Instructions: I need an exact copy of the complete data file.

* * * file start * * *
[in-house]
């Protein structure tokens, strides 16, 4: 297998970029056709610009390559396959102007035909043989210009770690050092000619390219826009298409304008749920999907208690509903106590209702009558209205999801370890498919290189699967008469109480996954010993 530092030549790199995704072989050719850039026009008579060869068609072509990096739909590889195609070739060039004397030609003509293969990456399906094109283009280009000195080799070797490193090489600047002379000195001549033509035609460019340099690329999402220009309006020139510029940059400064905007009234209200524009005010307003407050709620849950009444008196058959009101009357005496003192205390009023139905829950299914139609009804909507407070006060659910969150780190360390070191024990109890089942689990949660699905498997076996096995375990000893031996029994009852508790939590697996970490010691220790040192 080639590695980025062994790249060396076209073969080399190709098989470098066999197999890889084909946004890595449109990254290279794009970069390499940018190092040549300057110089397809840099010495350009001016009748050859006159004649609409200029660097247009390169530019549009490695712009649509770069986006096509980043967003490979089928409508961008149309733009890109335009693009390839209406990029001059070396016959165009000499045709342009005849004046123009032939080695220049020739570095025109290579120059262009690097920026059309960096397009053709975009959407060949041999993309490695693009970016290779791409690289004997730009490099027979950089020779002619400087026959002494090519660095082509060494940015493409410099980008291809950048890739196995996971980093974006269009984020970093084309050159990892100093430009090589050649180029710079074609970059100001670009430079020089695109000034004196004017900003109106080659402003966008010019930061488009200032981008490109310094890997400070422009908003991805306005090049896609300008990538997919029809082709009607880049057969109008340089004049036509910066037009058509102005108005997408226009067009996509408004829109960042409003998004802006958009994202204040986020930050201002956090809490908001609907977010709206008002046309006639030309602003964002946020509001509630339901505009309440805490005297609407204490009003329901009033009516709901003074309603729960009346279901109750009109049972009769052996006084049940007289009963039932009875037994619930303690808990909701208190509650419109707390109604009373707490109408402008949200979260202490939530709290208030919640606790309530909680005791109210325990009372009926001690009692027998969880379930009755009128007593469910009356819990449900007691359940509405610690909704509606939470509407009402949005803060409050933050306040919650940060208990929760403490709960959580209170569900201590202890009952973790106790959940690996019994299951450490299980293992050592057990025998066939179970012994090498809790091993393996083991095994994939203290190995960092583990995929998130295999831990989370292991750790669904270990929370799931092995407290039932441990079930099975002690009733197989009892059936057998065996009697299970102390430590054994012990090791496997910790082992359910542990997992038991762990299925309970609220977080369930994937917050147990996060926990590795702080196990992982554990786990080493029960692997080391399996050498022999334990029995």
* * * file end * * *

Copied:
[in-house]
């Protein structure tokens, strides 16, 4: 297998970029056709610009390559396959102007035909043989210009770690050092000619390219826009298409304008749920999907208690509903106590209702009558209205999801370890498919290189699967008469109480996954010993 530092030549790199995704072989050719850039026009008579060869068609072509990096739909590889195609070739060039004397030609003509293969990456399906094109283009280009000195080799070797490193090489600047002379000195001549033509035609460019340099690329999402220009309006020139510029940059400064905007009234209200524009005010307003407050709620849950009444008196058959009101009357005496003192205390009023139905829950299914139609009804909507407070006060659910969150780190360390070191024990109890089942689990949660699905498997076996096995375990000893031996029994009852508790939590697996970490010691220790040192 080639590695980025062994790249060396076209073969080399190709098989470098066999197999890889084909946004890595449109990254290279794009970069390499940018190092040549300057110089397809840099010495350009001016009748050859006159004649609409200029660097247009390169530019549009490695712009649509770069986006096509980043967003490979089928409508961008149309733009890109335009693009390839209406990029001059070396016959165009000499045709342009005849004046123009032939080695220049020739570095025109290579120059262009690097920026059309960096397009053709975009959407060949041999993309490695693009970016290779791409690289004997730009490099027979950089020779002619400087026959002494090519660095082509060494940015493409410099980008291809950048890739196995996971980093974006269009984020970093084309050159990892100093430009090589050649180029710079074609970059100001670009430079020089695109000034004196004017900003109106080659402003966008010019930061488009200032981008490109310094890997400070422009908003991805306005090049896609300008990538997919029809082709009607880049057969109008340089004049036509910066037009058509102005108005997408226009067009996509408004829109960042409003998004802006958009994202204040986020930050201002956090809490908001609907977010709206008002046309006639030309602003964002946020509001509630339901505009309440805490005297609407204490009003329901009033009516709901003074309603729960009346279901109750009109049972009769052996006084049940007289009963039932009875037994619930303690808990909701208190509650419109707390109604009373707490109408402008949200979260202490939530709290208030919640606790309530909680005791109210325990009372009926001690009692027998969880379930009755009128007593469910009356819990449900007691359940509405610690909704509606939470509407009402949005803060409050933050306040919650940060208990929760403490709960959580209170569900201590202890009952973790106790959940690996019994299951450490299980293992050592057990025998066939179970012994090498809790091993393996083991095994994939203290190995960092583990995929998130295999831990989370292991750790669904270990929370799931092995407290039932441990079930099975002690009733197989009892059936057998065996009697299970102390430590054994012990090791496997910790082992359910542990997992038991762990299925309970609220977080369930994937917050147990996060926990590795702080196990992982554990786990080493029960692997080391399996050498022999334990029995």